On occasion I meet a law student or recent law school graduate looking for work. He looks sharp and brags about his accomplishments in a competition, journal, or clinic. When I ask him what his career goals are, he gives me a vague, wordy answer which basically means, “anything that’s available.” After exchanging some pleasantries, we exchange contact information and he moves to the next
They all give me uplifting yet vague lines. Here are some examples:
- “Right now, I’m exploring my options. I’m going to a lot of bar functions and events where I am meeting many veteran attorneys. There are so many specialties to consider before I decide what I really want to do. But I’d like to learn more about what you do and if you’re interested, I would like to work under you to get more hands on experience.”
- “When I started law school, I wanted to do international diplomacy work. But I got an internship at a public service firm where I helped indigent people with their immigration issues. It was a great experience and I may continue doing immigration work some day. I understand you do litigation work. I am really interested in gaining court appearance experience. After all, litigation is what lawyers are known for, right?”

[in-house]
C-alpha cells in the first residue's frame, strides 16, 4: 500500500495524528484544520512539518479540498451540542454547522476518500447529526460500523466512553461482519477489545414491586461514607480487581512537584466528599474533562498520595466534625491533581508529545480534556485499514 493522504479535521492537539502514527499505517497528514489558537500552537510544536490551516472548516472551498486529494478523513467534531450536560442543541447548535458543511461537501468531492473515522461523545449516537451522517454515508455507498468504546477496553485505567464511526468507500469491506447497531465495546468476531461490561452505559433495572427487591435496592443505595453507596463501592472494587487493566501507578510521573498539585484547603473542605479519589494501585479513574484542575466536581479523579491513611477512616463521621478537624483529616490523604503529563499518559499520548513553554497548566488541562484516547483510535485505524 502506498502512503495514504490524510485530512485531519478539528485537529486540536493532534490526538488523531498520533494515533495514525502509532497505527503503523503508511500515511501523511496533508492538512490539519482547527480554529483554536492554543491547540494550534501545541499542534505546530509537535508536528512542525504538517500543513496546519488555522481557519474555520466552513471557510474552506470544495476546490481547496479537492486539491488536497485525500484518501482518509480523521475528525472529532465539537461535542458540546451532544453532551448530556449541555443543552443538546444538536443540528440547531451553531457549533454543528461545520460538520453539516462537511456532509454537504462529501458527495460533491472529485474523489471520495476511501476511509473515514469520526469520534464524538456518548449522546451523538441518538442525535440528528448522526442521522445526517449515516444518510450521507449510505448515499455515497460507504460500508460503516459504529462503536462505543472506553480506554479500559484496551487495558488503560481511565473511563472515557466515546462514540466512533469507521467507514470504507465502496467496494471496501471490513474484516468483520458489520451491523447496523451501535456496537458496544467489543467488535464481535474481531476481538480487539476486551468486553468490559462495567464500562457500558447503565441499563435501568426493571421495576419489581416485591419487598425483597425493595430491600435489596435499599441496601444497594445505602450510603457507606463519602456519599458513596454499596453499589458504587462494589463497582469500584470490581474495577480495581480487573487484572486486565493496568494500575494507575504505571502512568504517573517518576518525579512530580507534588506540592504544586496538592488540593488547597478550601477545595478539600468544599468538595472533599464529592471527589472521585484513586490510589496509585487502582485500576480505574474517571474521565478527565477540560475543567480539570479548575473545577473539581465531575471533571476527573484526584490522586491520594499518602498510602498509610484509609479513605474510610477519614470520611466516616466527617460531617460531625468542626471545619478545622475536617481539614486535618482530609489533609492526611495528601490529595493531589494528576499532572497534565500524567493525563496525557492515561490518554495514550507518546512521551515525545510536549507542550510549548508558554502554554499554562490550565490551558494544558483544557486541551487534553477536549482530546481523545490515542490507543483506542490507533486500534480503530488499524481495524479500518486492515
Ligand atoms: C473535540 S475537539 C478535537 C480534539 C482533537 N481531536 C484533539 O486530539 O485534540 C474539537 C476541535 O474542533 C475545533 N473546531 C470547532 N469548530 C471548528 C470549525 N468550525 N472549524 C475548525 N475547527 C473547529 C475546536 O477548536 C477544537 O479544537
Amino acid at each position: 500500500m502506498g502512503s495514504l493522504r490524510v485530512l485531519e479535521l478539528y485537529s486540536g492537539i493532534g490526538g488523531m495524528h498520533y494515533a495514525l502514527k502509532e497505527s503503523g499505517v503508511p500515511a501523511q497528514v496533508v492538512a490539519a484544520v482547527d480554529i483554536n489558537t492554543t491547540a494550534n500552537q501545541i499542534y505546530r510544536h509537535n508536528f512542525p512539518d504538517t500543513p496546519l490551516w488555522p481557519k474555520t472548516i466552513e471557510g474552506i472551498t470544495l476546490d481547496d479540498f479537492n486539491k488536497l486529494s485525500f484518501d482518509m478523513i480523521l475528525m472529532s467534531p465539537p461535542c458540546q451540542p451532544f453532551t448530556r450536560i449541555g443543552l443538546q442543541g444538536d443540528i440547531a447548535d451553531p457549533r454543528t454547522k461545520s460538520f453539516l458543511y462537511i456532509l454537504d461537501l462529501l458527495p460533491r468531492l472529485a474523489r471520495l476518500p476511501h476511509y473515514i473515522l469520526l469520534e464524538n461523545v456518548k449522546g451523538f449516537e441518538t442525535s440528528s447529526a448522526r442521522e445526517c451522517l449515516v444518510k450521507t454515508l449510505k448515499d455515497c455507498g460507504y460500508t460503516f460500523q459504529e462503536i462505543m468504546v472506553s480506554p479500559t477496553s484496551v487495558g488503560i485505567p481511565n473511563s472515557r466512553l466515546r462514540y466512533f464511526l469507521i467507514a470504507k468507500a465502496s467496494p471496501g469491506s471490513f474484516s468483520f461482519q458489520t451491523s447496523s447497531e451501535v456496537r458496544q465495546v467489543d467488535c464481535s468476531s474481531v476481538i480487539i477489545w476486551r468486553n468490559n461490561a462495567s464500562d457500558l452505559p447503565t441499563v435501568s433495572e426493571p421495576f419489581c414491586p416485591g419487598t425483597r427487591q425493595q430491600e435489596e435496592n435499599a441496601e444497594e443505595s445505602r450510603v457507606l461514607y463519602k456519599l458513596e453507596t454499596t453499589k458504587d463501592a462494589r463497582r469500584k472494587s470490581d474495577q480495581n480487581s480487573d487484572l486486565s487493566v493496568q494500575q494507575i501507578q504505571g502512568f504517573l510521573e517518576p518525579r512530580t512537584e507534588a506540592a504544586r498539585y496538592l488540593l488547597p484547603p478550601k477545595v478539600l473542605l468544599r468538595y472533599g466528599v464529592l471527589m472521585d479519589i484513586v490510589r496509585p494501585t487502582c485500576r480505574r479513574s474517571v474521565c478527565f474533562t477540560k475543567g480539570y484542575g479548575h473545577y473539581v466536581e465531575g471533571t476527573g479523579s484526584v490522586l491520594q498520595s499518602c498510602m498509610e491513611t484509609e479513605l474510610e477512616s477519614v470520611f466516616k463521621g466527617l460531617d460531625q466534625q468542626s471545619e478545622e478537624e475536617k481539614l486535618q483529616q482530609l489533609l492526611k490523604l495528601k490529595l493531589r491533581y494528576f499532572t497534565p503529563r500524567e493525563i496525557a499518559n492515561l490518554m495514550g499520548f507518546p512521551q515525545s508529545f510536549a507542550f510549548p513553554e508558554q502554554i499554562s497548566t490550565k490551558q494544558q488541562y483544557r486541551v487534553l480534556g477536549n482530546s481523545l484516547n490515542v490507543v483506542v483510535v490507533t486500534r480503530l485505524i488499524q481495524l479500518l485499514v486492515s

Others are a more pragmatic:
- “I was initially interested in doing M&A work but the current economy severely limited my options so I have decided to look into other specialties. Your line of work – creditors rights – is going to play an important role in this economy. Debts need to be paid, especially these days so I think there will be plentiful work in your line of work”
I rarely hear the pessimistic response. What I mean is a line resembling “I didn’t get any job offers so I’m here because my school’s Career Services Office is useless and there is nothing on Craigslist and Monster.” Why not? For starters, we were trained not to speak negatively as it generally tends to turn off recruiters and hiring managers. We are supposed to exude confidence and authority because apparently that is what employers like to see. We are selling ourselves to employers.
We are told to “fake it till you make it.” The problem is, if everyone is trained to act this way, then it will make it that much harder to differentiate between people. Also, once the candidate is hired, he most likely does not need to put on his “game face” and his real personality will eventually begin to show.
The other problem is that the “fake it till you make it” mentality encourages embellishment, exaggerations and in not so rare cases, outright lying. Of course, what these terms mean is amusingly debatable.
While I don’t advocate being a negative Nancy (although I can understand/tolerate them), I think there is a way to be confident while being honest. After all, that is what lawyers should be known for, right?